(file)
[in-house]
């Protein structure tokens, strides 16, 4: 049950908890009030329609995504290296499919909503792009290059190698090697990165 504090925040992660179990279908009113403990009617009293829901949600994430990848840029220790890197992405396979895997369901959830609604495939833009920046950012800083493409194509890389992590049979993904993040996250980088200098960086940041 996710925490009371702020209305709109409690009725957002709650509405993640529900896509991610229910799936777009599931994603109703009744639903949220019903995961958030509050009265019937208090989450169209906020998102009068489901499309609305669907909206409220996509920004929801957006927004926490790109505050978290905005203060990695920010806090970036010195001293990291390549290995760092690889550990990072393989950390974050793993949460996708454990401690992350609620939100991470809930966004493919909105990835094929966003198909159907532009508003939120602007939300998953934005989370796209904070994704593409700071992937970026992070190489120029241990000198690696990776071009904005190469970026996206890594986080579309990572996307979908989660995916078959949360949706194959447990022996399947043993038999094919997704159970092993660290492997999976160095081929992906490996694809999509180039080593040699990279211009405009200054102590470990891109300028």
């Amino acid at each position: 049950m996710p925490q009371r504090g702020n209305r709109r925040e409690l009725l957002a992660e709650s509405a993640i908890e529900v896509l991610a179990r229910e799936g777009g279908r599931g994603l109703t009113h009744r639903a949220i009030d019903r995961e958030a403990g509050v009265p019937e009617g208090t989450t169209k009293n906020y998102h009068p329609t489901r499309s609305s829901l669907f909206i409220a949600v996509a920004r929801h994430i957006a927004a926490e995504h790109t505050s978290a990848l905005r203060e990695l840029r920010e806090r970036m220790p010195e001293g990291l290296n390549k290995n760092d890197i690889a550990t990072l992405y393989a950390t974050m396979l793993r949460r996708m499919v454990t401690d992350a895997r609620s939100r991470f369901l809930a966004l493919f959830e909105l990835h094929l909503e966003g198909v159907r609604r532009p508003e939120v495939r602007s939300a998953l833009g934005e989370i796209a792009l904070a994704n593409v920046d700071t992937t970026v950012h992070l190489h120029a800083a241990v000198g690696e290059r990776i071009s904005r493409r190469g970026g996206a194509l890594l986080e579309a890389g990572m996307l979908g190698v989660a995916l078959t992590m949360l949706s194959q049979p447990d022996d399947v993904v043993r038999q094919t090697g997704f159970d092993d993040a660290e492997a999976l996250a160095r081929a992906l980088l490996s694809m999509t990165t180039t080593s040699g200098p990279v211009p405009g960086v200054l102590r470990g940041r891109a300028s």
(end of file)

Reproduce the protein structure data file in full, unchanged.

[in-house]
């Protein structure tokens, strides 16, 4: 049950908890009030329609995504290296499919909503792009290059190698090697990165 504090925040992660179990279908009113403990009617009293829901949600994430990848840029220790890197992405396979895997369901959830609604495939833009920046950012800083493409194509890389992590049979993904993040996250980088200098960086940041 996710925490009371702020209305709109409690009725957002709650509405993640529900896509991610229910799936777009599931994603109703009744639903949220019903995961958030509050009265019937208090989450169209906020998102009068489901499309609305669907909206409220996509920004929801957006927004926490790109505050978290905005203060990695920010806090970036010195001293990291390549290995760092690889550990990072393989950390974050793993949460996708454990401690992350609620939100991470809930966004493919909105990835094929966003198909159907532009508003939120602007939300998953934005989370796209904070994704593409700071992937970026992070190489120029241990000198690696990776071009904005190469970026996206890594986080579309990572996307979908989660995916078959949360949706194959447990022996399947043993038999094919997704159970092993660290492997999976160095081929992906490996694809999509180039080593040699990279211009405009200054102590470990891109300028």
């Amino acid at each position: 049950m996710p925490q009371r504090g702020n209305r709109r925040e409690l009725l957002a992660e709650s509405a993640i908890e529900v896509l991610a179990r229910e799936g777009g279908r599931g994603l109703t009113h009744r639903a949220i009030d019903r995961e958030a403990g509050v009265p019937e009617g208090t989450t169209k009293n906020y998102h009068p329609t489901r499309s609305s829901l669907f909206i409220a949600v996509a920004r929801h994430i957006a927004a926490e995504h790109t505050s978290a990848l905005r203060e990695l840029r920010e806090r970036m220790p010195e001293g990291l290296n390549k290995n760092d890197i690889a550990t990072l992405y393989a950390t974050m396979l793993r949460r996708m499919v454990t401690d992350a895997r609620s939100r991470f369901l809930a966004l493919f959830e909105l990835h094929l909503e966003g198909v159907r609604r532009p508003e939120v495939r602007s939300a998953l833009g934005e989370i796209a792009l904070a994704n593409v920046d700071t992937t970026v950012h992070l190489h120029a800083a241990v000198g690696e290059r990776i071009s904005r493409r190469g970026g996206a194509l890594l986080e579309a890389g990572m996307l979908g190698v989660a995916l078959t992590m949360l949706s194959q049979p447990d022996d399947v993904v043993r038999q094919t090697g997704f159970d092993d993040a660290e492997a999976l996250a160095r081929a992906l980088l490996s694809m999509t990165t180039t080593s040699g200098p990279v211009p405009g960086v200054l102590r470990g940041r891109a300028s």